Betty Boop is the unmistakable basis for Alex de Renzy’s Candide, Desireé Cousteau embodies her as a dimpled, bodacious klutz perpetually lost in her own hurricane, an irresistible comic-carnal performance. Her plush entrance (red one-piece bathing suit in a racing jeep) sets a tenor at once breathy and raucous, she makes it to the chapel just as Daddy (John Leslie in white Stetson and Ginsbergian beard) and his new wife (Flower) finish their vows. An accident knocks her unconscious and amnesiac, she comes back to with a couple of louts (Joey Silvera, Ken Scudder) standing over her: "Hey, why are my panties inside out?" While her folks are busy bringing the Scandinavian housekeeper (Juliet Anderson) into their honeymoon activities, the clueless lass bounces from pervert to pervert in search of her identity -- a visit to a daffy doctor uncorks messy watersports (the ensuing enema stream leaves the quack passed out on the bathroom floor, beaming), an audition at a bawdy club finds her shackled and splayed in the middle of a rough strap-on gangbang, the enlightenment promised by a playboy psychiatrist (Paul Thomas) turns out to be yet another "physical examination of a mental problem." Variously poked, prodded and licked, the heroine cheerily jiggles onward and is rewarded with an awkward family reunion in the midst of a sweaty, swinging orgy. The decade’s interrupted group-grope, "il faut cultiver notre jardin." A ribald vibe picked up by Almodóvar (Kika), sweet and sunny in the face of raunchiness, just the thing needed for de Renzy’s portrait of mellow libertinism on its way toward the jaded 1980s. With Holly McCall, Mimi Morgan, Nancy Hoffman, Sharon Kane, Eileen Wells, Phaedra Grant, and Blair Harris.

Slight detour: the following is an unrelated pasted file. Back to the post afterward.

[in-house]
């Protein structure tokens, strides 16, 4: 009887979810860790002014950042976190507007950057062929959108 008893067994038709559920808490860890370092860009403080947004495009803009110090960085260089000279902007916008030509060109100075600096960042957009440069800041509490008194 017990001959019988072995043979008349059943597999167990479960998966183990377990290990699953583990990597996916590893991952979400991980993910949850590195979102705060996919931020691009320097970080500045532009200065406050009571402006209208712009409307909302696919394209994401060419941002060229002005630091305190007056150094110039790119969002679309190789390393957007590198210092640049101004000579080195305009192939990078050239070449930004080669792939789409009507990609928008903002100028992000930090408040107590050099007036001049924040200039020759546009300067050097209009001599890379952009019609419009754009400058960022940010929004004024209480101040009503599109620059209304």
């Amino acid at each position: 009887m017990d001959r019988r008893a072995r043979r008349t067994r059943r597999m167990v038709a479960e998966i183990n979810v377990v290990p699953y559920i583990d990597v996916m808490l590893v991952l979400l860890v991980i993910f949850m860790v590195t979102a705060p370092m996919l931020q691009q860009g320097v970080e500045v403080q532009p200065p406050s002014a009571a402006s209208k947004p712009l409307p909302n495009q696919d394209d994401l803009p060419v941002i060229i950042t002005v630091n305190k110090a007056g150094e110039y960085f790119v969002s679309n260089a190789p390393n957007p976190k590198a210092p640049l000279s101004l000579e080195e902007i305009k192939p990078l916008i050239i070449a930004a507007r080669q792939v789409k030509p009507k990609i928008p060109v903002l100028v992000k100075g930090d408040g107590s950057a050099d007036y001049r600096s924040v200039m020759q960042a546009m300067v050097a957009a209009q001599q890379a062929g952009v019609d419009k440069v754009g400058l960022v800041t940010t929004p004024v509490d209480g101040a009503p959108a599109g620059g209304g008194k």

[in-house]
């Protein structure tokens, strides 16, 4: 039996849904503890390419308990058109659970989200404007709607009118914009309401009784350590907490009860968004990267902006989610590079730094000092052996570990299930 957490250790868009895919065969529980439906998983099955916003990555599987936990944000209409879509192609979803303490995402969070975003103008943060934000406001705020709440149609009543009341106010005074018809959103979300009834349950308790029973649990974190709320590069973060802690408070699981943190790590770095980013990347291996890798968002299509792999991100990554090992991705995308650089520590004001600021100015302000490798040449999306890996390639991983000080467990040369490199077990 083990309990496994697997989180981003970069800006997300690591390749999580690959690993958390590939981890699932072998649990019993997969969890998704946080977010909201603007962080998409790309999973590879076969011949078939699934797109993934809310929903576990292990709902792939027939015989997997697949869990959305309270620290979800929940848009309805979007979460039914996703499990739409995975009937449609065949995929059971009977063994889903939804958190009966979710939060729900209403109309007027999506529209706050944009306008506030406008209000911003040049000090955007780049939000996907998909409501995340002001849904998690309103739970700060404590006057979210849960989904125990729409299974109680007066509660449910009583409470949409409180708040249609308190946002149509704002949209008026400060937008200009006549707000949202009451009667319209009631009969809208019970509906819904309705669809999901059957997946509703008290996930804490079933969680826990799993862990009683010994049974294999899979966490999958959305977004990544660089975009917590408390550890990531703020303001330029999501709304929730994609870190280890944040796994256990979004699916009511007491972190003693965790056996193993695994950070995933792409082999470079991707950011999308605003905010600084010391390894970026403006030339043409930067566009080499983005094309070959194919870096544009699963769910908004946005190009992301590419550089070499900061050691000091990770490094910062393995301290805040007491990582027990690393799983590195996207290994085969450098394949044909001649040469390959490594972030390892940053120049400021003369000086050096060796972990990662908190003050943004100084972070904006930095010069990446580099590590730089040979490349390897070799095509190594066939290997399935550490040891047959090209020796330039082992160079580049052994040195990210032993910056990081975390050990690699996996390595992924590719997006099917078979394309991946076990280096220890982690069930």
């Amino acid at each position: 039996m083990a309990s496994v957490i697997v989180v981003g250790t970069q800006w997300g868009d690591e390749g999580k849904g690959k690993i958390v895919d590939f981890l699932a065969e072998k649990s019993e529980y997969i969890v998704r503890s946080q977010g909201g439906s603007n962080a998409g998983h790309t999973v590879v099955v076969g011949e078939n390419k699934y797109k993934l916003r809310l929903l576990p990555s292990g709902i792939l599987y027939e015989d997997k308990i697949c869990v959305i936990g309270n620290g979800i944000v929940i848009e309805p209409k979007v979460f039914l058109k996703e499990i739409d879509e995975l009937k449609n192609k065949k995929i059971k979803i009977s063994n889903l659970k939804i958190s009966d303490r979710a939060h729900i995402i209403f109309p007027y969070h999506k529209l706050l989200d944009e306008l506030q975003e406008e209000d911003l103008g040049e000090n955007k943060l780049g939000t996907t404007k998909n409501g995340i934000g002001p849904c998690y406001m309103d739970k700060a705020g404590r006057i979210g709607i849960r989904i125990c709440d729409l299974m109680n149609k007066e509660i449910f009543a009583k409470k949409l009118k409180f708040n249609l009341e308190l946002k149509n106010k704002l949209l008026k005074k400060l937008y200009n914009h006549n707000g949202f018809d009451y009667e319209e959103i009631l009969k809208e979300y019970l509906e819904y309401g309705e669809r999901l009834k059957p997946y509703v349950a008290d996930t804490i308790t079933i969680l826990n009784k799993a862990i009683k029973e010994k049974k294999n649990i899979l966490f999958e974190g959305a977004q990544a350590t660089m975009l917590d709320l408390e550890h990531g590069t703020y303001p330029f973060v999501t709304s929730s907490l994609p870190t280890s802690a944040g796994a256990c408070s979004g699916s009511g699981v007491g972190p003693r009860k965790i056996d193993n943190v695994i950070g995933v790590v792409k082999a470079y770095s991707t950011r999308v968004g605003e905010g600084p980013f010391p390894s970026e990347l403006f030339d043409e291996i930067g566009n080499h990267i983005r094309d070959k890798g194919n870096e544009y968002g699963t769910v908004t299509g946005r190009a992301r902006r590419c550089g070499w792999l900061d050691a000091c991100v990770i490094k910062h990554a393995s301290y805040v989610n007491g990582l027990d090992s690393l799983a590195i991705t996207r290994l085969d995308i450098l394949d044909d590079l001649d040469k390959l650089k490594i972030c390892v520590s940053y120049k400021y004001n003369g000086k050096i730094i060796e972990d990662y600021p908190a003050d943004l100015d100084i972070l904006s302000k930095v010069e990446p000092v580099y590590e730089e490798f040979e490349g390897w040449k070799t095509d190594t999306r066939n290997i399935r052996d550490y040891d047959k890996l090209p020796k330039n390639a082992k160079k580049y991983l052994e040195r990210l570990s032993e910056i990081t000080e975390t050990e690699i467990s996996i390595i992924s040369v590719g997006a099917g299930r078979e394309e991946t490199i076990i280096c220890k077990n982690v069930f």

--- Fernando F. Croce